• Summary
  • Contents
  • Subject index

If you're looking for a concise resource that examines child psychiatric epidemiology, then look no further. In this excellent volume, Verhulst and Koot answer a wide variety of questions pertaining to the etiology, the course, and therapy of child psychiatric conditions. Central issues related to diagnosis, assessment, sampling, and cross-cultural studies are presented in a highly readable fashion. Research on prevalence and patterns of childhood dysfunction and how these are influenced by such factors as age, sex, and social class are examined in detail. Verhulst and Koot also provide a detailed description of community surveys and offer a referral pathway to psychiatric care for children. Child Psychiatric Epidemiology provides critical, epidemiological concepts, designs, and information for psychiatrists, psychologists, researchers, health care providers and students. “This must be one of the most intelligent books a child psychiatrist has a chance and a reason to read. In fact, it is a book which anyone with an interest in the epidemiology of mental phenomena, whether these relate to children or not, should read…. The book packs a far bigger punch than its 140 odd pages would suggest. There is always enough substance to bit into, and its style is didactic, critical, and analytical; the material is dissected rather than presented. The reader is guided through concepts, research designs, definitions of caseness, tools, sampling methods, with examples and demonstrations from all the major epidemiological child psychiatric studies, at a very satisfying depth. Finally, its price makes it one the best value reads in years.” –British Journal of Psychiatry “This well-written book provides an overview of epidemiologic approaches in the field of child pyschopathology…. The authors model the processes of critical thinking and scholarly critique in an elegant manner. Stimulating questions are raised regarding the validity and applicability of various approaches or conceptualizations in child psychopathology. Citations of key references and studies in the field represent an excellent resource for new researchers. The use of actual studies to exemplify concepts and methods brings the content alive.” –Child Development Abstracts & Bibliography “Provides an excellent introduction to a complex and important issue that is conflictual…. All professionals who either generate or pursue policies relating to child abuse and those who make decisions about resources and disposition of individual cases should know the contents of this book.” –Issues in Child Abuse Accusations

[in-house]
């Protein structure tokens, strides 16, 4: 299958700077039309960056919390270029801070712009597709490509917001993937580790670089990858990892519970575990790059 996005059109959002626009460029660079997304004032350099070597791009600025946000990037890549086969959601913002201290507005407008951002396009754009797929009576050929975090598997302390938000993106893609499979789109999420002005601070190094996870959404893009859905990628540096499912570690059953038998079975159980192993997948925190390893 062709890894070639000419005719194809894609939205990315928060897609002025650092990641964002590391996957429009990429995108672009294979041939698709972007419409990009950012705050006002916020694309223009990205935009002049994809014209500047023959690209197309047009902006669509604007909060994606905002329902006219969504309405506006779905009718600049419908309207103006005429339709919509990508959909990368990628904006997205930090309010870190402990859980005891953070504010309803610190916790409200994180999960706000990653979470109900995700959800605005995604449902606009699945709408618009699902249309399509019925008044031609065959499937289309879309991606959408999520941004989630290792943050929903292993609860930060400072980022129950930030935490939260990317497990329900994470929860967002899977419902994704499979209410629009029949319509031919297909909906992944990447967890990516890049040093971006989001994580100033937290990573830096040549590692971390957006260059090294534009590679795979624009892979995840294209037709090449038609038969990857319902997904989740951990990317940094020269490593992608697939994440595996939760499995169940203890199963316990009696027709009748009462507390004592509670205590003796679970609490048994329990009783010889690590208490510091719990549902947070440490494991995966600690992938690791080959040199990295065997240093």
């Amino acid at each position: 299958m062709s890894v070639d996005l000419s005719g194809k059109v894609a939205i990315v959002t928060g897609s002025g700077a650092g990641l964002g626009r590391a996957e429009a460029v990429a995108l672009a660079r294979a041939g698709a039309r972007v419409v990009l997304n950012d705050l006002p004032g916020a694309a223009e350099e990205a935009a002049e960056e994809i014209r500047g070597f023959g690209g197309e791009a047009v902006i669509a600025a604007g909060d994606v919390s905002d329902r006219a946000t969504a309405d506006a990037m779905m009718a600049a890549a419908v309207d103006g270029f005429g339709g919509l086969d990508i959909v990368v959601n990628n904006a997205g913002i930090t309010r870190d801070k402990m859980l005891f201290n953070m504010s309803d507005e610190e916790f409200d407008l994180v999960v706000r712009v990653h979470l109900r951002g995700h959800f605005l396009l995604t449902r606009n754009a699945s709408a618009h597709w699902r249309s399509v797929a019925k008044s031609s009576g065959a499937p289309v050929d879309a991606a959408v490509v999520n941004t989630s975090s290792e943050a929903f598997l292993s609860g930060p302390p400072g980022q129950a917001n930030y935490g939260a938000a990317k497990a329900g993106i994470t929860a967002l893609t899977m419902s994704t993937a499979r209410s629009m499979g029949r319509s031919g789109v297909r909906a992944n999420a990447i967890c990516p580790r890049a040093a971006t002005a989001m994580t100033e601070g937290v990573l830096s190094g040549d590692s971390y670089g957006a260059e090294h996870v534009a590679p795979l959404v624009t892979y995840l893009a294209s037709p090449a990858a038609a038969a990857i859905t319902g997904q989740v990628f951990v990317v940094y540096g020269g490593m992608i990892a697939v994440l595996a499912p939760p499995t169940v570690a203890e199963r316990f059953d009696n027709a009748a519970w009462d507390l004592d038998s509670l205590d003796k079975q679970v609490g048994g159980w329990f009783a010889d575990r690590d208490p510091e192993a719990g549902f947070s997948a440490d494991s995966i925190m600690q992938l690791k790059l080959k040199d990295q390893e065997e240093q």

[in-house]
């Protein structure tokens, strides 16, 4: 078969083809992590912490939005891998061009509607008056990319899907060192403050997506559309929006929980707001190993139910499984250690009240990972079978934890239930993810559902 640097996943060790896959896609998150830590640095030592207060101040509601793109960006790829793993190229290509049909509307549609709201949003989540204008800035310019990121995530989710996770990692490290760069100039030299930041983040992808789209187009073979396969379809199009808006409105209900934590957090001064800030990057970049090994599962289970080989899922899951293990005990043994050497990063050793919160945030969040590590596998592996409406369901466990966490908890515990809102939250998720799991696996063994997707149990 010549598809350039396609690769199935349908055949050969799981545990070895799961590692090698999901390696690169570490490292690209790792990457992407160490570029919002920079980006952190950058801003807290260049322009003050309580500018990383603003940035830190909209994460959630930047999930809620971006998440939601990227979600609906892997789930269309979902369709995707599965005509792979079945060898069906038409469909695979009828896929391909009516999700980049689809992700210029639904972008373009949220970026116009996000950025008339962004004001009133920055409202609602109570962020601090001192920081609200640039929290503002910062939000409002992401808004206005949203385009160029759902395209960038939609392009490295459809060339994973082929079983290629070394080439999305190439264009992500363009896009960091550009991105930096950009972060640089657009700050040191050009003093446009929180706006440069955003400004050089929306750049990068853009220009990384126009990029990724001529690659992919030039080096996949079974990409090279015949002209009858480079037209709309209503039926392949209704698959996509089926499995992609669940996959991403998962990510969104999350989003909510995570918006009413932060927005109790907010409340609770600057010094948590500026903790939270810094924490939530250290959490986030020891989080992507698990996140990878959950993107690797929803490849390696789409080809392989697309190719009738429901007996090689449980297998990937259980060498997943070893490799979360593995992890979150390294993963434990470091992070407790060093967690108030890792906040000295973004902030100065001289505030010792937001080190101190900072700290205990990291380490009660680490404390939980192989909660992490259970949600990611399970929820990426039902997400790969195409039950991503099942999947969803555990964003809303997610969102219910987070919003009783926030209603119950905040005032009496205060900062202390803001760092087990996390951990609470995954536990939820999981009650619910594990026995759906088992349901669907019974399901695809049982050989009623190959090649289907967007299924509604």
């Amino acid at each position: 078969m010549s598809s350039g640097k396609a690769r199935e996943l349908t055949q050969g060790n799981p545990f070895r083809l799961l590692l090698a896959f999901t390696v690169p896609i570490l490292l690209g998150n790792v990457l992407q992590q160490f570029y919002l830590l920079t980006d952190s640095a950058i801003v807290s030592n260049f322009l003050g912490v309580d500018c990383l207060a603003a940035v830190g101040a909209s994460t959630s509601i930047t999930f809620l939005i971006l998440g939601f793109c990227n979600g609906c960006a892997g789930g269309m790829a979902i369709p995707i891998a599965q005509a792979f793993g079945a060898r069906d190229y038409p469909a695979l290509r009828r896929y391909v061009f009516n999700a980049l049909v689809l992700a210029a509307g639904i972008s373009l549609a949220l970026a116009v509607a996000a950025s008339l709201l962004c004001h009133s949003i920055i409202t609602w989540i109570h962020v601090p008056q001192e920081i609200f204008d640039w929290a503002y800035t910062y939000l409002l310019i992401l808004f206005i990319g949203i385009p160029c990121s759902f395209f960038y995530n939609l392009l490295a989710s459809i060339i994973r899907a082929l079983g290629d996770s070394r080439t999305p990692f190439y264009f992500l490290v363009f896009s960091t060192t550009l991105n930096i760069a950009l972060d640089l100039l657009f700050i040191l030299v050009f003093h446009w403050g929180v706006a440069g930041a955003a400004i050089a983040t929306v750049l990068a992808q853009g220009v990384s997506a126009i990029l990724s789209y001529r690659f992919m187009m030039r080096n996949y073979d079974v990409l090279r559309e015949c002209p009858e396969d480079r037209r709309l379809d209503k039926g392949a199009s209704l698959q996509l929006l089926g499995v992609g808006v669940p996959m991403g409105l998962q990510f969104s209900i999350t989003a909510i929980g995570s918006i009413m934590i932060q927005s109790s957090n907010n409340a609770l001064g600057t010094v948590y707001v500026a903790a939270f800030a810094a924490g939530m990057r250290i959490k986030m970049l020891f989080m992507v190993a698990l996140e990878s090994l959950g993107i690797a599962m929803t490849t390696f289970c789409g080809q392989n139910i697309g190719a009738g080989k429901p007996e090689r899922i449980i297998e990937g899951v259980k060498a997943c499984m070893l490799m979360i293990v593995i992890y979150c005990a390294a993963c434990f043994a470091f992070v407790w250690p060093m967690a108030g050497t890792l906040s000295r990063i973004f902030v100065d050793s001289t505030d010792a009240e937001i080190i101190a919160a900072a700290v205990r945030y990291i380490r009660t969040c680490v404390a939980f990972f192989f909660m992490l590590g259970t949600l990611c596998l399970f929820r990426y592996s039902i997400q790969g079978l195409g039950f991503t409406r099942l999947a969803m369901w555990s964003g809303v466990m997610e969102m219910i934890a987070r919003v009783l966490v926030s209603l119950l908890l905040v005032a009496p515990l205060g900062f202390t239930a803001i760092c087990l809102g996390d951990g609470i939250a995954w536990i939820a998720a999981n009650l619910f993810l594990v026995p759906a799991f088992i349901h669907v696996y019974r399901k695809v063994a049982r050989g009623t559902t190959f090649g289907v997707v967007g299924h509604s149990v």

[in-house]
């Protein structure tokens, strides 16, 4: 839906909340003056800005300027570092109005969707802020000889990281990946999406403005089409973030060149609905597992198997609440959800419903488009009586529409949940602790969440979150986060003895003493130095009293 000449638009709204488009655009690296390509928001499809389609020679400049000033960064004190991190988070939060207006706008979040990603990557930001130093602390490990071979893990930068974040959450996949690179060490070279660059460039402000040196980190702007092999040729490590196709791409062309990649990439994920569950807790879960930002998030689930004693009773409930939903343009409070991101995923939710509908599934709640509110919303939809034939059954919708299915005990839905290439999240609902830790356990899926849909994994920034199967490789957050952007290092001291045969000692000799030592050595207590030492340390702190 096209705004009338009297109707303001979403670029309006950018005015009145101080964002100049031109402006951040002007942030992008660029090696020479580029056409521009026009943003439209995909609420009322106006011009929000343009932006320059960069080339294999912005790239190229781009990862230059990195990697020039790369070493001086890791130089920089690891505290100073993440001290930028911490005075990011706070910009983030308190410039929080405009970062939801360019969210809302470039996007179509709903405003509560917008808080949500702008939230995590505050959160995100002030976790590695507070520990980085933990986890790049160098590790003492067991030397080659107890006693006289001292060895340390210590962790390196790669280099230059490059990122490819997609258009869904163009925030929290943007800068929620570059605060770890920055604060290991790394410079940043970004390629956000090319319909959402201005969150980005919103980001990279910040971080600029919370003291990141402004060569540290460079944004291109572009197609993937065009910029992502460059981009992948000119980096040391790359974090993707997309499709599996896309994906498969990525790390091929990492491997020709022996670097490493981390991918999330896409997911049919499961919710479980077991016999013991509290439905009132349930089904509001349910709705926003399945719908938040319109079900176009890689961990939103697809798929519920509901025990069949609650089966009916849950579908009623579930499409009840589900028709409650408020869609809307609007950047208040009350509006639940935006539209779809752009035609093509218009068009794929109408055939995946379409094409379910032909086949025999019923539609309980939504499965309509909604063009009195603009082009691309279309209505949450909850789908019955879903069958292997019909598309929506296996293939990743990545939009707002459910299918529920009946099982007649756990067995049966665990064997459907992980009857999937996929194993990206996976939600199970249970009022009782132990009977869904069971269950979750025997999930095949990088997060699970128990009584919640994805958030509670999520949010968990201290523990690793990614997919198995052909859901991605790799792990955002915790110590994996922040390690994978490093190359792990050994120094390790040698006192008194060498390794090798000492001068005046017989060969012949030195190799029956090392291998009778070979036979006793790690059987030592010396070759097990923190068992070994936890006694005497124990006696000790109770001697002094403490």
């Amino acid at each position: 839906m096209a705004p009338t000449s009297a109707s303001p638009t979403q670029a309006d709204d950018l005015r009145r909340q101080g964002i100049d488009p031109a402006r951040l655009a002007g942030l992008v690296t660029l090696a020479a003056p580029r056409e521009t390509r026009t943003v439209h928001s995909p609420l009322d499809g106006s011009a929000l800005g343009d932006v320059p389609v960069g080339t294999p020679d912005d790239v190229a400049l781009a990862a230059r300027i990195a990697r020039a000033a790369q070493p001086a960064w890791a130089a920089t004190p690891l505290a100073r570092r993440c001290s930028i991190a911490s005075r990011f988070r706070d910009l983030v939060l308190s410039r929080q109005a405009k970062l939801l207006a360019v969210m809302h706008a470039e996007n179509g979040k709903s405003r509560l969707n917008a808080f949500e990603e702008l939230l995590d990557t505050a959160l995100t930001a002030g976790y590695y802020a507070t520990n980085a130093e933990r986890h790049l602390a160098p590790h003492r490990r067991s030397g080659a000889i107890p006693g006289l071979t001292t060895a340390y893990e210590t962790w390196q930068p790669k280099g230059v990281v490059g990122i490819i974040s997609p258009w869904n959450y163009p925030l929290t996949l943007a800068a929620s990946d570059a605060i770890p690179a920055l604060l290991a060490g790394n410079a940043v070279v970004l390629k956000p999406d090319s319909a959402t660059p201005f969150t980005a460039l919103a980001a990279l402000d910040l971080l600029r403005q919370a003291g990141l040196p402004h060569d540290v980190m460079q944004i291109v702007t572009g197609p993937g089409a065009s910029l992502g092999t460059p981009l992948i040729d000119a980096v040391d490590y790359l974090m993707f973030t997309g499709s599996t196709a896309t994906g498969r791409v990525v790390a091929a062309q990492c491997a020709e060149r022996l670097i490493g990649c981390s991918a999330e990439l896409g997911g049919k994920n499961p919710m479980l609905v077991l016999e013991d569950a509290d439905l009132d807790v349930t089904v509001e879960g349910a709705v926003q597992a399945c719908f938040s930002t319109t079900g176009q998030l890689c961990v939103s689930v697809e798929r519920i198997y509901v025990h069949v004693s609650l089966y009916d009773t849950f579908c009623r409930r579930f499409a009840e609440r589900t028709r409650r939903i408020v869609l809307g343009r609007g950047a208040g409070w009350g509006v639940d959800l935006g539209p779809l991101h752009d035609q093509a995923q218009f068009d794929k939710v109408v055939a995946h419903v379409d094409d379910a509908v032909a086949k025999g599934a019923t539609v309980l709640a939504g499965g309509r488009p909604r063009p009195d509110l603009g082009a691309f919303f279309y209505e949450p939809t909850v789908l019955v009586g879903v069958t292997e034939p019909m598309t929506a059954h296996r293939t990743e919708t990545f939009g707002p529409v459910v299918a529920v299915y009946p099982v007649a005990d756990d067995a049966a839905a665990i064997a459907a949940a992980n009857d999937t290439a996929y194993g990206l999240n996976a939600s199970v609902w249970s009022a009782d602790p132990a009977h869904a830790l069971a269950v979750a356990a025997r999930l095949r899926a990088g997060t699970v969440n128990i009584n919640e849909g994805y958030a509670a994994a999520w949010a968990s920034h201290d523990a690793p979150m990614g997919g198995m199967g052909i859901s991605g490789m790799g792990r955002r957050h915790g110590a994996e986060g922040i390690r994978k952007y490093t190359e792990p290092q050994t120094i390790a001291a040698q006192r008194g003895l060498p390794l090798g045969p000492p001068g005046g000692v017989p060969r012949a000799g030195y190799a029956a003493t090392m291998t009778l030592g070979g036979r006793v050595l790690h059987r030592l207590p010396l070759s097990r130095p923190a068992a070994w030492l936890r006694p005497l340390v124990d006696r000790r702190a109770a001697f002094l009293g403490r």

Child Psychiatric Epidemiology
Child psychiatric epidemiology

In the first chapter, we discussed basic issues pertaining to general epidemiology. During the long history of epidemiology in general medicine, there have been many opportunities to refine its methods. Although obstacles inherent in the study of child psychopathology cause epidemiological approaches in this field to progress more slowly than in general medicine, the epidemiological study of child psychopathology has proven fruitful over the past two decades (Rutter, 1988, 1989). In this chapter, specific aspects of the use of epidemiological methods in child and adolescent psychiatry will be discussed. (For brevity, the word child is also intended to include adolescent.)

Aims of Child Psychiatric Epidemiology

The epidemiology of child psychiatric conditions may serve a number of aims related to the following two ...

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